Teacher Happiness Tips

I’m sure you’ve seen all the different memes on Facebook and Instagram about ways to be happier and ways to live a better life. I believe that teachers especially need to be sure we are happy with our lives and our jobs. I always tell my husband that if I don’t <3 LOVE <3 what I do anymore, I really shouldn’t do it. If there ever comes a day when I don’t WANT to go to work (more than just the usual Monday blues), that I don’t need to do it anymore. If there ever comes an August where I’m not excited to put my room back together and I’m not eager to meet my new students, I should just throw in the towel and hang up my whistle.  I love my job and I’ll do what it takes to make sure it stays that way!!

Here are a few tips that I have for anyone who wants to reset how they feel.

 You can organize your classroom, you can set up your lesson plans, you can have everything laid out. But in the end, you can’t control everything around you. You can only control what you do and what you think. There is always going to be a kid that doesn’t qualify for a certain program and you’ll spend your conference period crying in your AP’s office with that kid’s mom (been there). Or you might have a parent who refuses to like you and your teaching no matter what you do and all you can do is smile and bite your tongue and hope he changes his mind (done that). You’ll lose sleep at night and you’ll question your life’s path. But the bottom line is that you can’t control that parent that doesn’t like you and you can’t control the extra paperwork your district is requiring. You also can’t control the standards or the testing. I’ve spent many an afternoon with my team getting worked up over such things… and did it help? No. All I can truly control is how I react to things and how I let things affect me. I’m a lot happier when I remember that.
 We all want to be helpful. We all want to be team players. But sometimes, you really have to say “NO”. In my interview at my current school, my principal told me that his motto for every staff member was “Family and health come first”. To me, that includes mental health- which is where saying no comes into play. Stop taking on too many extras. I’ve seen at some schools where it is only a certain handful of teachers that do all of the extra stuff- and that isn’t right. I know it’s hard, but it feels good to say no when you really need to.
 Being in a hurry is natural. We have SO much that we have to get done! It’s hard not to rush through things. However, speeding through everything makes it very hard for students to feel cared about and it allows for routines to be forgotten. Slow down! Make sure you aren’t doing TOO much in a day. Lessons and materials should be all about quality- not quantity. Lots of ‘activities’ don’t mean much if they aren’t thorough and in-depth.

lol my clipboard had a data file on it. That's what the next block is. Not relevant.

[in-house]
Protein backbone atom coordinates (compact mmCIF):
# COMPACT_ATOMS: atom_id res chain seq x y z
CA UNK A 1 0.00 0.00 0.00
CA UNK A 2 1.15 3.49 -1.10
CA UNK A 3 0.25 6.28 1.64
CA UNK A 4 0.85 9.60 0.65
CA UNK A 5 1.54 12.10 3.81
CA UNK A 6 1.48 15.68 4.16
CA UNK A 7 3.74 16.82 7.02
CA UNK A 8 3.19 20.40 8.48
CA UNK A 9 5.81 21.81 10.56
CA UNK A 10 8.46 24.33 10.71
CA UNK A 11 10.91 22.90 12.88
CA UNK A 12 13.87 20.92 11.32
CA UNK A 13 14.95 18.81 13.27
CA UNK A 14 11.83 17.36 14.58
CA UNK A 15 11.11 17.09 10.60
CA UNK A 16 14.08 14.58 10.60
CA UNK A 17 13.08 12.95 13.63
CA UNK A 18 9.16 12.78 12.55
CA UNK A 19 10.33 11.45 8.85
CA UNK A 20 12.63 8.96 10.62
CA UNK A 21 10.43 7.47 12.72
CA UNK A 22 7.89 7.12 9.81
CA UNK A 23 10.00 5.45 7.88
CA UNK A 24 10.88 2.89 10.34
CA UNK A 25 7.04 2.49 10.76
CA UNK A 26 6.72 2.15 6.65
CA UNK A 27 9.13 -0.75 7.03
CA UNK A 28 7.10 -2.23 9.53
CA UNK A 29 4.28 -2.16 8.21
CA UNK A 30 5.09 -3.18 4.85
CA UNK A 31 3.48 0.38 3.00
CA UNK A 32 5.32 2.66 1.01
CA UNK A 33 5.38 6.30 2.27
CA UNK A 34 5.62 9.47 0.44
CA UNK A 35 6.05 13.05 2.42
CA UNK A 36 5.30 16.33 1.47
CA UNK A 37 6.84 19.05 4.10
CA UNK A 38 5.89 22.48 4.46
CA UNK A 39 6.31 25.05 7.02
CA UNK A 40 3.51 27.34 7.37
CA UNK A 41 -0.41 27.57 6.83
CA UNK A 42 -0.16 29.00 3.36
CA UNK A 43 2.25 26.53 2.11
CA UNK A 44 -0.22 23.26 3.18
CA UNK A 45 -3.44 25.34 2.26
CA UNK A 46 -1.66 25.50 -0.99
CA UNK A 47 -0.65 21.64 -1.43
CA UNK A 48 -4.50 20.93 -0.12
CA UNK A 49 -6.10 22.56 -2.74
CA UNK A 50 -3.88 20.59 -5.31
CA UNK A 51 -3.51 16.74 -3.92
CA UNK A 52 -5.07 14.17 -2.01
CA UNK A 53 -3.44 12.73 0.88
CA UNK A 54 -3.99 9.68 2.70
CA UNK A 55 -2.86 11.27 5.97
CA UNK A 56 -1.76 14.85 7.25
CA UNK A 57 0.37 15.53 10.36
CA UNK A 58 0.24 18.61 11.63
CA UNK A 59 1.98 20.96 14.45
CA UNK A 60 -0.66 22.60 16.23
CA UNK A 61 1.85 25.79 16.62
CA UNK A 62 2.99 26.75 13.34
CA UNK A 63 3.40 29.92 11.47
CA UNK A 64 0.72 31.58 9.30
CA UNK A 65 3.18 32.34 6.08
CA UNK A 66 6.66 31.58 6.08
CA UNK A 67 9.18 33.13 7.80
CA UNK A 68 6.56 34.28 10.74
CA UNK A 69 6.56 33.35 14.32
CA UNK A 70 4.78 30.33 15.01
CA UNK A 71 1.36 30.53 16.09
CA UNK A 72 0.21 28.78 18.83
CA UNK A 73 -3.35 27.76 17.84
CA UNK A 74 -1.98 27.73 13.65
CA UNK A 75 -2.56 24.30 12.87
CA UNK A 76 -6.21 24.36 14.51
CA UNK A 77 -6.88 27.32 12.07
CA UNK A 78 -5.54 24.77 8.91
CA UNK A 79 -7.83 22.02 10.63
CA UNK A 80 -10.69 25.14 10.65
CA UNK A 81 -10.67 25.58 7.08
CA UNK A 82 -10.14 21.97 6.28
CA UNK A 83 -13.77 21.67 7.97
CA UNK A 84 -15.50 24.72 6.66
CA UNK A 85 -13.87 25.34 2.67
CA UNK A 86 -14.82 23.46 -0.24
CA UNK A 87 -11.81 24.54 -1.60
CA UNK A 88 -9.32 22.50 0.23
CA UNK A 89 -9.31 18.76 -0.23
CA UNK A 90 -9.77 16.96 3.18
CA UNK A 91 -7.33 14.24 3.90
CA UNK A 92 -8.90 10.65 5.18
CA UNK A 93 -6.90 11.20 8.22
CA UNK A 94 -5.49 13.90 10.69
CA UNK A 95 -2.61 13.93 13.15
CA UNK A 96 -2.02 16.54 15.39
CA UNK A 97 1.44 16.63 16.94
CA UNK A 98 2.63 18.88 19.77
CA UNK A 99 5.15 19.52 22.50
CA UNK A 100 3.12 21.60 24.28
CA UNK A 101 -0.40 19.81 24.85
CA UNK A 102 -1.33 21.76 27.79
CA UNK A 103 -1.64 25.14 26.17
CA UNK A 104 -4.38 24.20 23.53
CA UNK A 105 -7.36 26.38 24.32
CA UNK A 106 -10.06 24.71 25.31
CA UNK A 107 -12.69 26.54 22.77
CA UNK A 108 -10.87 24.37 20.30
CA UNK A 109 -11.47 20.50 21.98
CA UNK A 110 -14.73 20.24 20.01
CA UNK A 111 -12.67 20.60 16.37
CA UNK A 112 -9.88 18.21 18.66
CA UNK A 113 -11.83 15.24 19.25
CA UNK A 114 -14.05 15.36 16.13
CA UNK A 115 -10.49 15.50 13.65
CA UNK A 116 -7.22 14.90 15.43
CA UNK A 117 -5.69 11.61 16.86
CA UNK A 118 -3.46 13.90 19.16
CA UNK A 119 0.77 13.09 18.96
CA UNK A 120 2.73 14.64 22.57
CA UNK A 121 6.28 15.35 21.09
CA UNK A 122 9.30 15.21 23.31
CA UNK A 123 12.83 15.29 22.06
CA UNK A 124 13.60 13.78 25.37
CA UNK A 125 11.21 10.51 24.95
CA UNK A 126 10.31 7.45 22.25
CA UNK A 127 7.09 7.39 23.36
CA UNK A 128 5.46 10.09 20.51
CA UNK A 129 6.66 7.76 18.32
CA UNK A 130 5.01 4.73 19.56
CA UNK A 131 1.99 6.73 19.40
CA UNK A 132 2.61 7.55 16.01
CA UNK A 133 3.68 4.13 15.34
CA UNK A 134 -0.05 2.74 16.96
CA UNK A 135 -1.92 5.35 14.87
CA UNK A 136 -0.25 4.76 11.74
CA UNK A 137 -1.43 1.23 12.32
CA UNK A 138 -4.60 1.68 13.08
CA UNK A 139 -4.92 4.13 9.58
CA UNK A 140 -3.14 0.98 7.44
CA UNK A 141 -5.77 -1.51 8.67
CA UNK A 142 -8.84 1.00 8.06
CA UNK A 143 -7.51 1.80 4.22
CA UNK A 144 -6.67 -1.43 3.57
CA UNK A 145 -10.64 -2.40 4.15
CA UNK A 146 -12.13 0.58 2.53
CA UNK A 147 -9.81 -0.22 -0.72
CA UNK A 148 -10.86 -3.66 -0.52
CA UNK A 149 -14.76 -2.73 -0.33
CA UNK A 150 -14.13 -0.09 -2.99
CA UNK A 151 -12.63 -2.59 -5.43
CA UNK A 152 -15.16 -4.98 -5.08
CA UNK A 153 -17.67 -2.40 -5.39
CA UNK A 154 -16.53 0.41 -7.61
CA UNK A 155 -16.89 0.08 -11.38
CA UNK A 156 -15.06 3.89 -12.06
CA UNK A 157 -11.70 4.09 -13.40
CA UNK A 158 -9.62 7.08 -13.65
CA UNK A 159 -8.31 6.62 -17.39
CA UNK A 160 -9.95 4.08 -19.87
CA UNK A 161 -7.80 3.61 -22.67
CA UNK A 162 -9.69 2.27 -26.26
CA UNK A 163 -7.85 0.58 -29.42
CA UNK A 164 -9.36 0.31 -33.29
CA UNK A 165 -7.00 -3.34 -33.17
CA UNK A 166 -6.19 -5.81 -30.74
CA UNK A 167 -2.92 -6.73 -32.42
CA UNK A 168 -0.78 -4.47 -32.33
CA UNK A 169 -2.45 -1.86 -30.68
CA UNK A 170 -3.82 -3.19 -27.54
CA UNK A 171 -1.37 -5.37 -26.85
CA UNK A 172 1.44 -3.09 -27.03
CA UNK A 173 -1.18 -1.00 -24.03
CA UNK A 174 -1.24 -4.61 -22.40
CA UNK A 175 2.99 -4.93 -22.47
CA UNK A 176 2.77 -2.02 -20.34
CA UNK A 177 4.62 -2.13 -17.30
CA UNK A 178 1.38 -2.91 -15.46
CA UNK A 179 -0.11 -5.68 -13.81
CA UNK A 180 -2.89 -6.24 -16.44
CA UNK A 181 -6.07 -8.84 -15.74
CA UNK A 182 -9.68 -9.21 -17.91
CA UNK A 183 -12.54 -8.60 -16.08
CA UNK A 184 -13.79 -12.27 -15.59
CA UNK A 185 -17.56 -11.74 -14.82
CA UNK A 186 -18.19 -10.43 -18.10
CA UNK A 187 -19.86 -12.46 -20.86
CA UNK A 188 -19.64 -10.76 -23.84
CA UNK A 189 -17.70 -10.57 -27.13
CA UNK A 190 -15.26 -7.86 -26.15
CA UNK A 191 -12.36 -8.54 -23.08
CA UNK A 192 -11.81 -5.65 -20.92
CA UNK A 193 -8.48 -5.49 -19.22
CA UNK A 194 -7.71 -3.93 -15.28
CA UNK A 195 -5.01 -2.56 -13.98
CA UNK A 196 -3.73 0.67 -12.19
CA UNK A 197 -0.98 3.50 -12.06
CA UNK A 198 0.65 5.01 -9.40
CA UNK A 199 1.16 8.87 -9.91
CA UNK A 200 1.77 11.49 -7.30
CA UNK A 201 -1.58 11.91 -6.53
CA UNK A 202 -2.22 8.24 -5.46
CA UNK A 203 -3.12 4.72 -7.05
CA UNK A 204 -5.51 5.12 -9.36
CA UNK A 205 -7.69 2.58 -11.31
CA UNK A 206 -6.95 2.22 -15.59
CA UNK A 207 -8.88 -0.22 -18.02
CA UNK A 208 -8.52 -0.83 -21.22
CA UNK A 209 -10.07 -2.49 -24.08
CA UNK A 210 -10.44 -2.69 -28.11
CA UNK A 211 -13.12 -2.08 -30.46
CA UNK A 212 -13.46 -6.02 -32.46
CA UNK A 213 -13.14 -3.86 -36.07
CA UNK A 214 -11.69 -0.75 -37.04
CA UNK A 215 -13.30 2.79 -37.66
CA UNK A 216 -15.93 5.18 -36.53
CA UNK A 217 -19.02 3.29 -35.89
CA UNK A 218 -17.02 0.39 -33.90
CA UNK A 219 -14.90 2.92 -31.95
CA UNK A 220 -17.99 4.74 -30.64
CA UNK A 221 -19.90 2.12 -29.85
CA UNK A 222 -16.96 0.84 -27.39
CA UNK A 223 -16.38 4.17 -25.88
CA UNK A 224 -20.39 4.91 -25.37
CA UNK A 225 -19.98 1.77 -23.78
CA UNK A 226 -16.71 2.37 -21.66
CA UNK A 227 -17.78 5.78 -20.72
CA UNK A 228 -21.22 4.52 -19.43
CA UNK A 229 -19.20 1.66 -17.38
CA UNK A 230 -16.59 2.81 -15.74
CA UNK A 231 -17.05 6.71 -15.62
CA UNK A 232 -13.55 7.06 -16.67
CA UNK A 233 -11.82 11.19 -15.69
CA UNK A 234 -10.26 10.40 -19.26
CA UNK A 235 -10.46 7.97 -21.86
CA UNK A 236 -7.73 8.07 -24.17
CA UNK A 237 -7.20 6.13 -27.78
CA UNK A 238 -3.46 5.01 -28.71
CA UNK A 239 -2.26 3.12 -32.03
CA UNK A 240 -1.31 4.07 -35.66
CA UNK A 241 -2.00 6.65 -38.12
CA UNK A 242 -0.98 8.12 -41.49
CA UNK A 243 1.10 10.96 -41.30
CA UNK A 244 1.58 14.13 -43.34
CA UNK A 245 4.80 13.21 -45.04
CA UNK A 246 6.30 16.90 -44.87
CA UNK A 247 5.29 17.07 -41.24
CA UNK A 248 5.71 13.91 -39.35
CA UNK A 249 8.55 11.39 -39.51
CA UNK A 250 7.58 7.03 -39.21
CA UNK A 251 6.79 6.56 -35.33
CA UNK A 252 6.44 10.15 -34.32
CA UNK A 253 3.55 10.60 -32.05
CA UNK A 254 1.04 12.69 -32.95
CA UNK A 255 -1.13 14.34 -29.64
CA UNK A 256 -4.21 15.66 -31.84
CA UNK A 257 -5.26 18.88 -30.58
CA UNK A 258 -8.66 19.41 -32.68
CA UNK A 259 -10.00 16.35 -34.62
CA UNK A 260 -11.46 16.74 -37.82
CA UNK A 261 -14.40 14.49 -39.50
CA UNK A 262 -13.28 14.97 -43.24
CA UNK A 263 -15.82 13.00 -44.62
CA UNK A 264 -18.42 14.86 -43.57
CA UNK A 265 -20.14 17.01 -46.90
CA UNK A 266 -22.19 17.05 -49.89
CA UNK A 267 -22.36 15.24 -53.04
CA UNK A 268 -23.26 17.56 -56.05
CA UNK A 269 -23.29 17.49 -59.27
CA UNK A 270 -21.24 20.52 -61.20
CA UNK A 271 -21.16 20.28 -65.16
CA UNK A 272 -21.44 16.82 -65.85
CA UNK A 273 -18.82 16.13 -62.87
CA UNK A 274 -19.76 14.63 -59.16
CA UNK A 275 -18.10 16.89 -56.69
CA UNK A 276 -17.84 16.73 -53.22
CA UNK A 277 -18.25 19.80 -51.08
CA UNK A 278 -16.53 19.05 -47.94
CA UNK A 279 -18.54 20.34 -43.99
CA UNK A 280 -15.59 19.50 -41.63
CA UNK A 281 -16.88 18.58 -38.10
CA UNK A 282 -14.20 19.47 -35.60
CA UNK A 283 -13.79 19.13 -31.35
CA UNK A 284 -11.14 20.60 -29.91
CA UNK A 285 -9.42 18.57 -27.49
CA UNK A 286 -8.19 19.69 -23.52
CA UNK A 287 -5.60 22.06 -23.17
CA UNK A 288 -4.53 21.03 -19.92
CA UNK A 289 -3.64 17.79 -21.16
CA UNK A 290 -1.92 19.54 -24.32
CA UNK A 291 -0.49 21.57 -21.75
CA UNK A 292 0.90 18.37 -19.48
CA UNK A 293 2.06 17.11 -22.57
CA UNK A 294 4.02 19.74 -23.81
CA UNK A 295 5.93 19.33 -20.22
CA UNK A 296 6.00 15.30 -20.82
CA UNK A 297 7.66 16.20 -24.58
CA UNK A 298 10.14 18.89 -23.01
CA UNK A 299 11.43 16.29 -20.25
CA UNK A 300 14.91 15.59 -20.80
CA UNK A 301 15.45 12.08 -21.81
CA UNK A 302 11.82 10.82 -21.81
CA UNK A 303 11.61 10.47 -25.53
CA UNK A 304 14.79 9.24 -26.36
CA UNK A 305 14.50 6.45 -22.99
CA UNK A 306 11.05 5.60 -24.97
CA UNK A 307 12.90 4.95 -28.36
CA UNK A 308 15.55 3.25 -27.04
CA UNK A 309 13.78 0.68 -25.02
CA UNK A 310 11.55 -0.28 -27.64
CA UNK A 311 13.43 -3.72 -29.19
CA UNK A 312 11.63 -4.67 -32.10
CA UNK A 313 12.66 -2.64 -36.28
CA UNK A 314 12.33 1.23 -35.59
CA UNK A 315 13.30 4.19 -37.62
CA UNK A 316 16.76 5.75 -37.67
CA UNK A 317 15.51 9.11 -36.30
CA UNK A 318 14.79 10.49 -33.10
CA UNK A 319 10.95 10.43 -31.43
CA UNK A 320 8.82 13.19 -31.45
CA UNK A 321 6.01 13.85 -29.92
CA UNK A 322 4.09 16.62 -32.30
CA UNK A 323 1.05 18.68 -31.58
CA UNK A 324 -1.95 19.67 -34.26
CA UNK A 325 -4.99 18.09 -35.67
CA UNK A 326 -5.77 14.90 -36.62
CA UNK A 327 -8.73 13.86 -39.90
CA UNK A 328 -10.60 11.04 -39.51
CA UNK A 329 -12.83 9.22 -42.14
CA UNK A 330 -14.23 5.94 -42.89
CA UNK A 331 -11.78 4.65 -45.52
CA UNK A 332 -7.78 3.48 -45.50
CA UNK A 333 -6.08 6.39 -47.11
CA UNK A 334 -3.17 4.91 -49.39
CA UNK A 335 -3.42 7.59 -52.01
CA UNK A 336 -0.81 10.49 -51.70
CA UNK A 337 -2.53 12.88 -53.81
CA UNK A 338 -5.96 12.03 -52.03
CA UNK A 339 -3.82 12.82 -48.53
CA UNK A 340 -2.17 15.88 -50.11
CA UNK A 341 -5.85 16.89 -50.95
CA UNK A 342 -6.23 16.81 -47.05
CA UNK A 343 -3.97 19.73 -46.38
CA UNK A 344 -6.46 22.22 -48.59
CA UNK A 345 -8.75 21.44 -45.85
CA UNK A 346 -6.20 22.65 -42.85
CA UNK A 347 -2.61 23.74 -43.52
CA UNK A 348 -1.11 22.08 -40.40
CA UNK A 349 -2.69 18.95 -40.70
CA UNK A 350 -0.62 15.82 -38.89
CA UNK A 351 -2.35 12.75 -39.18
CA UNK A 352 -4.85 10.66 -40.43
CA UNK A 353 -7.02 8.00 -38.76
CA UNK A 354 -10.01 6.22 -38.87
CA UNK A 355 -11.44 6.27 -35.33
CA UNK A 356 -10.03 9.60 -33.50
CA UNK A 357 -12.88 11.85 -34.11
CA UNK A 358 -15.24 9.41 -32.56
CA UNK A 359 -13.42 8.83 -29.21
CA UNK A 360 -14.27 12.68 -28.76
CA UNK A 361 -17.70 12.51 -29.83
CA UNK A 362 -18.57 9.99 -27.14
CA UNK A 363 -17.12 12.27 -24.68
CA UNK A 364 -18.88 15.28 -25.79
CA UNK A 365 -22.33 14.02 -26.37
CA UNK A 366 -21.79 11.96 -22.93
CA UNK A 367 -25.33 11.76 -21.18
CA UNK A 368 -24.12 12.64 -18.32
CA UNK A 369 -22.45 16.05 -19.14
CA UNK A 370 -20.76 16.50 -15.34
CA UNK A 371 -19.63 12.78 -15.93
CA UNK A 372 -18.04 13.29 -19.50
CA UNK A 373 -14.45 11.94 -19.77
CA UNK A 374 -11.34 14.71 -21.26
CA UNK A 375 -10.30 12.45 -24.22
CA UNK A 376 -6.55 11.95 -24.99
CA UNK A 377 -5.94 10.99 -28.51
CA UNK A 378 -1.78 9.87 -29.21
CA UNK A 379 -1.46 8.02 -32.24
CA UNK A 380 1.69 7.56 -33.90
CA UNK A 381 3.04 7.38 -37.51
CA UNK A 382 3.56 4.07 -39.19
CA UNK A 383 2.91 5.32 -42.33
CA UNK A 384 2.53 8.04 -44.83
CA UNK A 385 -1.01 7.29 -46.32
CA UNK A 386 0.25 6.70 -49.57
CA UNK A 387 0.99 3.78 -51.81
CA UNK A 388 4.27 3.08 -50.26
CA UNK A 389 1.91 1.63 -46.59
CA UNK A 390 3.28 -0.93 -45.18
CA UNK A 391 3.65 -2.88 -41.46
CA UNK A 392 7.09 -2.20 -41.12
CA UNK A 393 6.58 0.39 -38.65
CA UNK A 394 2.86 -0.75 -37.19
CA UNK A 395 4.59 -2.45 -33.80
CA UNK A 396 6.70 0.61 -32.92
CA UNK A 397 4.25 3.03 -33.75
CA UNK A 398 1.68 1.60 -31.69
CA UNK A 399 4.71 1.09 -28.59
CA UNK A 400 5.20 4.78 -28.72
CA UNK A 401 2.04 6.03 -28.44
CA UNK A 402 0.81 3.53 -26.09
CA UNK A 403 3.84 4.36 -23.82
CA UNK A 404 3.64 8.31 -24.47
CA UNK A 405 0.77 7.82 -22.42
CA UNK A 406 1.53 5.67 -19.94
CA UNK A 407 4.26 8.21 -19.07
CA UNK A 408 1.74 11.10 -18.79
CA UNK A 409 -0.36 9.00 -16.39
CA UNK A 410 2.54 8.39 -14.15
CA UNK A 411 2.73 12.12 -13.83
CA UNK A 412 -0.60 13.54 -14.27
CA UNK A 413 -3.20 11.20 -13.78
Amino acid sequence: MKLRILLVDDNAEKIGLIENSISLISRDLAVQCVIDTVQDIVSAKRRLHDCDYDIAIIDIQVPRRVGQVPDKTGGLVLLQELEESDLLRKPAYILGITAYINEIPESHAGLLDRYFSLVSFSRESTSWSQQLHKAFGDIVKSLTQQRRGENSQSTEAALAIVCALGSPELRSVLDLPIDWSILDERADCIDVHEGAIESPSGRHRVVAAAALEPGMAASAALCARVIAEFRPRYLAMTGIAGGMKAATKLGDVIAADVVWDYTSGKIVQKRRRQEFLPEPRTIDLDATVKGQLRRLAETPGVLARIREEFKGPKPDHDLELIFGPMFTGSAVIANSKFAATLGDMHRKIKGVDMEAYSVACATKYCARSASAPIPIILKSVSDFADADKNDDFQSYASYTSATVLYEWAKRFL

Have you ever had a parent email you in the evenings and expect a response that same evening? How about a colleague who calls you for something on the weekends? Most of the time, I don’t mind those things. I enjoy being available to my parents and coworkers. But there was a time last school year where I was downright stressed to open my school email when I was at home. I had a parent who constantly complained and I just couldn’t bear the thought of her sending me ANOTHER email. I had to delete my email app off of my phone that year and only check my emails when I was prepared to deal with her. I could have just dealt with her at all times of the day, but I had to set boundaries that would keep me sane. Find what works for you- whether it is unplugging, leaving school at a set time no matter what, or dedicating a certain window to non-school related stuff.
 Find someone who isn’t in your field to vent to. But make sure you put a time limit on it! We ALL need to get it out. There is no shame in that. For me, when my husband just listens for a few minutes is what makes me feel better. He isn’t a teacher, he doesn’t know what ARD or IEP or RTI or PLC stand for, but he listens and it makes me feel better. The reason I say to pick someone who isn’t in the education field is because those people- your teacher friends- they have their own issues and they are too similar to yours! I think those teacher friends are a great choice for advice & for words of wisdom, but leave your griping to someone else. Your mom, your best friends, your sister, your dog.

I don’t know what I’d do if my husband were a teacher too. I’d probably spend a lot more time than I already do talking to my dogs.

This is just my little ole opinion that I base on my personal experiences and what has helped me keep my sanity and still love my job. If you have any other tips to add, I’d love to read them in the comments below! :) Thanks!

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